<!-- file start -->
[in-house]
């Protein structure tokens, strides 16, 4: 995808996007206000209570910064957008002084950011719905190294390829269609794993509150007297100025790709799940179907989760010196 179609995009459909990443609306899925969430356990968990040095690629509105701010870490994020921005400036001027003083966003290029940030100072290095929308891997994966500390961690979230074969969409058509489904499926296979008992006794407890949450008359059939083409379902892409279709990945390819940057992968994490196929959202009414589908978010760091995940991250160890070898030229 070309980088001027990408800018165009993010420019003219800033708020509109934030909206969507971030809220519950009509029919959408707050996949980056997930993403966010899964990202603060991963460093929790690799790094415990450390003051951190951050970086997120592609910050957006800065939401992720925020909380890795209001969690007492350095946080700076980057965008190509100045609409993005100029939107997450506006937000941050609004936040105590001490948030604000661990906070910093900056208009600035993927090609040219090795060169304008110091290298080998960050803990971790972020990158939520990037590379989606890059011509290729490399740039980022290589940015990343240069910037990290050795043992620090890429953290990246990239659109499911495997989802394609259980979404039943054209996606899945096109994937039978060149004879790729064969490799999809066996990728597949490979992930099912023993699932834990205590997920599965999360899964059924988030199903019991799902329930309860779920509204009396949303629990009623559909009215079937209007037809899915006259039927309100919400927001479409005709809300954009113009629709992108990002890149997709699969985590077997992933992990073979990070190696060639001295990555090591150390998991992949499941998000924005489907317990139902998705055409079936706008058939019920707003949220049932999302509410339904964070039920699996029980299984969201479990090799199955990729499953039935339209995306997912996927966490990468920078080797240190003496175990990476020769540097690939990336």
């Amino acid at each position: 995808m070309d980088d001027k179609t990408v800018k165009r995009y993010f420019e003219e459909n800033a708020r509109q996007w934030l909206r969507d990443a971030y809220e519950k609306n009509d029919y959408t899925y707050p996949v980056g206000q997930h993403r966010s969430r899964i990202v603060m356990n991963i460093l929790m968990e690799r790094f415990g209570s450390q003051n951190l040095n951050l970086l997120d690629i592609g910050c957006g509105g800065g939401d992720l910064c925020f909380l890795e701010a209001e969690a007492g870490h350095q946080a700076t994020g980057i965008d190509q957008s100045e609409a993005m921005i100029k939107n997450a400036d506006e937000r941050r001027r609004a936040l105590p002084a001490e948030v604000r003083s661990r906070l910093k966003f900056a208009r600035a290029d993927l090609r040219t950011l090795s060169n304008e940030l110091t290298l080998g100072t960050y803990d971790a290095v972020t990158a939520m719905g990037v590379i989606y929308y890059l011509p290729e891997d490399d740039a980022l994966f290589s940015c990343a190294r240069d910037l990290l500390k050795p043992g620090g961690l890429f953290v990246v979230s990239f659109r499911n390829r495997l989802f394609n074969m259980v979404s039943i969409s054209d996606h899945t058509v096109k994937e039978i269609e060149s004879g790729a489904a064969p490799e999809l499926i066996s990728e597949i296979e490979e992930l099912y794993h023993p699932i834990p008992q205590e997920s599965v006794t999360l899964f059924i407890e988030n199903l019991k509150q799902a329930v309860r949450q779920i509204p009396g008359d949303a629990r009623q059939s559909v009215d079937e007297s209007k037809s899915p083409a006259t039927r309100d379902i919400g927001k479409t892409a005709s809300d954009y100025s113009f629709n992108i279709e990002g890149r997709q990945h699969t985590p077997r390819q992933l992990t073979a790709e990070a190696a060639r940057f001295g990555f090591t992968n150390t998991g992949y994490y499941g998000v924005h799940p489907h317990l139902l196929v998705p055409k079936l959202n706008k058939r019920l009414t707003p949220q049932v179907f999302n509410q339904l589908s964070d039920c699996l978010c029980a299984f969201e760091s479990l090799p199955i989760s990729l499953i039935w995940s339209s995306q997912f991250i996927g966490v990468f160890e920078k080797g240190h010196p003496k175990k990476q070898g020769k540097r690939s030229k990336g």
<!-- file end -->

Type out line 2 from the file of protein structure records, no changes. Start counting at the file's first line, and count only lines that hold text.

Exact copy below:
């Protein structure tokens, strides 16, 4: 995808996007206000209570910064957008002084950011719905190294390829269609794993509150007297100025790709799940179907989760010196 179609995009459909990443609306899925969430356990968990040095690629509105701010870490994020921005400036001027003083966003290029940030100072290095929308891997994966500390961690979230074969969409058509489904499926296979008992006794407890949450008359059939083409379902892409279709990945390819940057992968994490196929959202009414589908978010760091995940991250160890070898030229 070309980088001027990408800018165009993010420019003219800033708020509109934030909206969507971030809220519950009509029919959408707050996949980056997930993403966010899964990202603060991963460093929790690799790094415990450390003051951190951050970086997120592609910050957006800065939401992720925020909380890795209001969690007492350095946080700076980057965008190509100045609409993005100029939107997450506006937000941050609004936040105590001490948030604000661990906070910093900056208009600035993927090609040219090795060169304008110091290298080998960050803990971790972020990158939520990037590379989606890059011509290729490399740039980022290589940015990343240069910037990290050795043992620090890429953290990246990239659109499911495997989802394609259980979404039943054209996606899945096109994937039978060149004879790729064969490799999809066996990728597949490979992930099912023993699932834990205590997920599965999360899964059924988030199903019991799902329930309860779920509204009396949303629990009623559909009215079937209007037809899915006259039927309100919400927001479409005709809300954009113009629709992108990002890149997709699969985590077997992933992990073979990070190696060639001295990555090591150390998991992949499941998000924005489907317990139902998705055409079936706008058939019920707003949220049932999302509410339904964070039920699996029980299984969201479990090799199955990729499953039935339209995306997912996927966490990468920078080797240190003496175990990476020769540097690939990336």